Does Speech Emerge From Earlier Appearing Oral Motor Behaviors?

J Speech Hear Res. 1996 Oct;39(5):1034-47. doi: 10.1044/jshr.3905.1034.


This investigation was designed to quantify the coordinative organization of mandibular muscles in toddlers during speech and nonspeech behaviors. Seven 15-month-olds were observed during spontaneous production of chewing, sucking, babbling, and speech. Comparison of mandibular coordination across these behaviors revealed that, even for children in the earliest stages of true word production, coordination was quite different from that observed for other behaviors. Production of true words was predominantly characterized by relatively stronger coupling among all mandibular muscles compared with earlier-emerging chewing and sucking. Variegated babbling exhibited stronger coupling than reduplicated babbling, as well as chewing and sucking. The finding of coupled activation among mandibular antagonists during speech paralleled earlier comparisons of adult speech and nonspeech behaviors (Moore, Smith, & Ringel, 1988) and did not support the suggestion that speech coordination emerges from earlier appearing oral motor behaviors.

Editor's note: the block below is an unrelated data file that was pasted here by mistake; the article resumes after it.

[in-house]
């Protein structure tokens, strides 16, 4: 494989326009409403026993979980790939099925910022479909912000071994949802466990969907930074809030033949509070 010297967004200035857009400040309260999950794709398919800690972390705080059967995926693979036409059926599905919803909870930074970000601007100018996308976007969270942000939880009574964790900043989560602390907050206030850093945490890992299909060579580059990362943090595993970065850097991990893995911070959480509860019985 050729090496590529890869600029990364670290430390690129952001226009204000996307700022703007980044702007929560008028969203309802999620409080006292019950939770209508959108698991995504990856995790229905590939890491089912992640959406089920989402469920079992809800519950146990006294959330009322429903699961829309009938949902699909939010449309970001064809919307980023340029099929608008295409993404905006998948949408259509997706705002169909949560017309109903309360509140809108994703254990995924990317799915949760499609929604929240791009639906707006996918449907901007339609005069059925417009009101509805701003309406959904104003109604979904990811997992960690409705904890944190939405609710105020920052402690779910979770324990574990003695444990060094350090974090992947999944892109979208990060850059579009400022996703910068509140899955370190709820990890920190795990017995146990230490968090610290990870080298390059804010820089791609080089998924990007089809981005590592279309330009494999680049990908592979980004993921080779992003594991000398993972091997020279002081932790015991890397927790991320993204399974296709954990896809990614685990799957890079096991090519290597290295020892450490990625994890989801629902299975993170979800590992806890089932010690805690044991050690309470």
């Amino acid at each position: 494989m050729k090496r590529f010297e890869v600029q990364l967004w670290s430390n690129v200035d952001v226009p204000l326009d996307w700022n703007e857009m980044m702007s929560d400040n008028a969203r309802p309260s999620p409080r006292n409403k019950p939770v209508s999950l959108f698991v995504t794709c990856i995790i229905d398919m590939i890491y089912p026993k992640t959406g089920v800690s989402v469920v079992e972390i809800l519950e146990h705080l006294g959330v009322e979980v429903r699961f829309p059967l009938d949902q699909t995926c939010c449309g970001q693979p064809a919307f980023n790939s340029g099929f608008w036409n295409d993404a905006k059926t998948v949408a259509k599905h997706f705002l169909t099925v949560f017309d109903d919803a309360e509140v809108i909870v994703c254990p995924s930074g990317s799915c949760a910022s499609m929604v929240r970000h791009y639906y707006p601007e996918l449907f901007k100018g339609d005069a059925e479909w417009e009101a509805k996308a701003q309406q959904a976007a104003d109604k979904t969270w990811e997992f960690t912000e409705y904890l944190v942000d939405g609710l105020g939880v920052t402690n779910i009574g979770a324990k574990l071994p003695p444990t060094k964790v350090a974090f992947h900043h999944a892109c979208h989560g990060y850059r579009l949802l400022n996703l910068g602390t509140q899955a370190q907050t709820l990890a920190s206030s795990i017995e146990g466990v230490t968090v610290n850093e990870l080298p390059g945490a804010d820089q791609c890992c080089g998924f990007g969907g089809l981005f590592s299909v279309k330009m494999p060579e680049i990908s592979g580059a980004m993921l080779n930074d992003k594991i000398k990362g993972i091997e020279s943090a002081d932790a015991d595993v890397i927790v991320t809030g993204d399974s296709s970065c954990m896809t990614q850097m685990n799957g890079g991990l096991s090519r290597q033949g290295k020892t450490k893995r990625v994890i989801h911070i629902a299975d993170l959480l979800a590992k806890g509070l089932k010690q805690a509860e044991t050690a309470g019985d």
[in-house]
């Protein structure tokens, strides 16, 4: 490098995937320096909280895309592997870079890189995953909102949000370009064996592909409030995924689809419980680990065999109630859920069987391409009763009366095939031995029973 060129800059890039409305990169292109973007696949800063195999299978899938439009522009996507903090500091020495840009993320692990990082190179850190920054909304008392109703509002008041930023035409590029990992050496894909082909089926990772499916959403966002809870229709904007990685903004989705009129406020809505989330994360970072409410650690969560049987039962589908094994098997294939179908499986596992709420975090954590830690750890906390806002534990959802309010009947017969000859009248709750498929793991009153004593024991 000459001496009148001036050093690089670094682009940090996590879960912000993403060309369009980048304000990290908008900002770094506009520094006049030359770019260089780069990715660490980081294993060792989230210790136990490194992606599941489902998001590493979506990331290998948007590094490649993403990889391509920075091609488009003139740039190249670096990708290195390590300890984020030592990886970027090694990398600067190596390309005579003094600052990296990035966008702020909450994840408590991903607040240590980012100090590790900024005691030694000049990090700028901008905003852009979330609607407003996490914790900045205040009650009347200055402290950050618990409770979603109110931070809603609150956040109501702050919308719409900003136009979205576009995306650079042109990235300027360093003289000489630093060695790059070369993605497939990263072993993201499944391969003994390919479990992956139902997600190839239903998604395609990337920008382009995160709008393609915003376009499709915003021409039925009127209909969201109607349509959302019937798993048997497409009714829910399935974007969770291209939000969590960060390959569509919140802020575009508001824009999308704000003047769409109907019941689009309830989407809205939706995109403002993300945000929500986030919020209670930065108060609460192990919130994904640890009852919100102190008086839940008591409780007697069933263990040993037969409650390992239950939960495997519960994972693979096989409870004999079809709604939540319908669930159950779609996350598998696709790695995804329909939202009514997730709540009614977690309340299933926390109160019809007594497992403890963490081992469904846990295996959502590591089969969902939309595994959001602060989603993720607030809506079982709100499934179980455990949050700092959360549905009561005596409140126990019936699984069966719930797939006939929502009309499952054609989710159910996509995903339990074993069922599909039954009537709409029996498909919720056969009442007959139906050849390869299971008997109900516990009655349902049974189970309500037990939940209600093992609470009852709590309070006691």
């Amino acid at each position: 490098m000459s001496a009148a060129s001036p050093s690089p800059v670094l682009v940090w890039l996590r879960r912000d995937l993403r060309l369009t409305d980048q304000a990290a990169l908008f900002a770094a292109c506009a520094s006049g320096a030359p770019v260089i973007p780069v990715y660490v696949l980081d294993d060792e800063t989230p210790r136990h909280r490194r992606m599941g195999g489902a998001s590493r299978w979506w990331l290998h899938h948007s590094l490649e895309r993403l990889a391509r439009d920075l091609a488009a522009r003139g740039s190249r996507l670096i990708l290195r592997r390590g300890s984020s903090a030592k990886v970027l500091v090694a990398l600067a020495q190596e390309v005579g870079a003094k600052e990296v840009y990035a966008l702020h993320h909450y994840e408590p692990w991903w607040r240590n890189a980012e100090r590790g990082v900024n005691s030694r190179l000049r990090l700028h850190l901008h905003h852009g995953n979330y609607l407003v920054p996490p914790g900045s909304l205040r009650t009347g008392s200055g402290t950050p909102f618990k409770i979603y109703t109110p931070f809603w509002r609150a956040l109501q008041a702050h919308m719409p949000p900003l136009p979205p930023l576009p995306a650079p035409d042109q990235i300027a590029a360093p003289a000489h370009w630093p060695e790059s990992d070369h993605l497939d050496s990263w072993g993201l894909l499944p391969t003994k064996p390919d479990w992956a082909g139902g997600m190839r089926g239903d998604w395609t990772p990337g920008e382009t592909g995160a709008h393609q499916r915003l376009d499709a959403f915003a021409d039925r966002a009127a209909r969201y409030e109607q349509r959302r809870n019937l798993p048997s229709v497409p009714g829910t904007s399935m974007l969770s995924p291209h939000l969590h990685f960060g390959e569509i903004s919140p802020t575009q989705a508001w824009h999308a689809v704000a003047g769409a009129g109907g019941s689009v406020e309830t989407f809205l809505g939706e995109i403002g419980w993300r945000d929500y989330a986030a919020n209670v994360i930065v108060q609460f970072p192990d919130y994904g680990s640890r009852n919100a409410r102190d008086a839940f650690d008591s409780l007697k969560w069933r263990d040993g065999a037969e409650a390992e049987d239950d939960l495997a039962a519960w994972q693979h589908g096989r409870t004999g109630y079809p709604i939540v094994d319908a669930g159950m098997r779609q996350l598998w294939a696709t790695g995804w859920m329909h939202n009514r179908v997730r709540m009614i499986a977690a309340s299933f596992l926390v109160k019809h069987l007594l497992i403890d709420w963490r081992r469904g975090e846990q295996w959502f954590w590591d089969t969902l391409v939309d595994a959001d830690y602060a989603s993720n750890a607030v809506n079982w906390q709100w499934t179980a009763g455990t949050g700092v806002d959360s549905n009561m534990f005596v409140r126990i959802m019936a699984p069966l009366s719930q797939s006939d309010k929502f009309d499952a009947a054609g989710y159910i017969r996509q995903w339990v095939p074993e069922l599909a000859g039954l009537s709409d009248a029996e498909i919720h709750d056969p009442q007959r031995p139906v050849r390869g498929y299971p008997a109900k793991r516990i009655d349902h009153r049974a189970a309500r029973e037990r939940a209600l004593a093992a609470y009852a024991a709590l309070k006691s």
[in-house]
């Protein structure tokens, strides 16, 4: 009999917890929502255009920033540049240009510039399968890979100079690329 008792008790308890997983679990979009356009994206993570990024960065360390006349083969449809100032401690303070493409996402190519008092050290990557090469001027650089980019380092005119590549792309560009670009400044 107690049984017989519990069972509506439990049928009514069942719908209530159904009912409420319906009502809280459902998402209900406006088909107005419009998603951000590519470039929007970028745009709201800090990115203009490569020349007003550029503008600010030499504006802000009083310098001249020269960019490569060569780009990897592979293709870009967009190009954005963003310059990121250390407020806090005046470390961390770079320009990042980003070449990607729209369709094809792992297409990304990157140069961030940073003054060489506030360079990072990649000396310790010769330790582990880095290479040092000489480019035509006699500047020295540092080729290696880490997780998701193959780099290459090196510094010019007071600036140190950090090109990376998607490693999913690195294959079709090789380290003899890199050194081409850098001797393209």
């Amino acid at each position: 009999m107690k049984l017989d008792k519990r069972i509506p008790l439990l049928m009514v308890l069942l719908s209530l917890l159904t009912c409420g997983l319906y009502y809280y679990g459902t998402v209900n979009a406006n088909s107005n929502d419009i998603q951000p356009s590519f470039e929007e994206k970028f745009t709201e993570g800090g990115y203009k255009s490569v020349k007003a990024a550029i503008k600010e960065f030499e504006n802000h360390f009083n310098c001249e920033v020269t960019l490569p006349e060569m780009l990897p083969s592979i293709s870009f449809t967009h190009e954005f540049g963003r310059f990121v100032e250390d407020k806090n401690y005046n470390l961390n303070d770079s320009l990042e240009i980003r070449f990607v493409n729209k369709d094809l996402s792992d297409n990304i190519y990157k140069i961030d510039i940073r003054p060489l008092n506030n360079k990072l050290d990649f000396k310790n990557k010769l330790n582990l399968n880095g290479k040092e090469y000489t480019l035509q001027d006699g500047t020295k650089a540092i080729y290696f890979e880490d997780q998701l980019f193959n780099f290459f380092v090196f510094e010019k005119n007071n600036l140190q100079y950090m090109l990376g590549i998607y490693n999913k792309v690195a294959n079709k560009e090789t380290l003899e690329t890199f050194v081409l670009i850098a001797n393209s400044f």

Publication types

  • Research Support, Non-U.S. Gov't
  • Research Support, U.S. Gov't, P.H.S.

MeSH terms

  • Electromyography
  • Female
  • Humans
  • Infant
  • Male
  • Mandible / physiology
  • Speech / physiology*
  • Verbal Behavior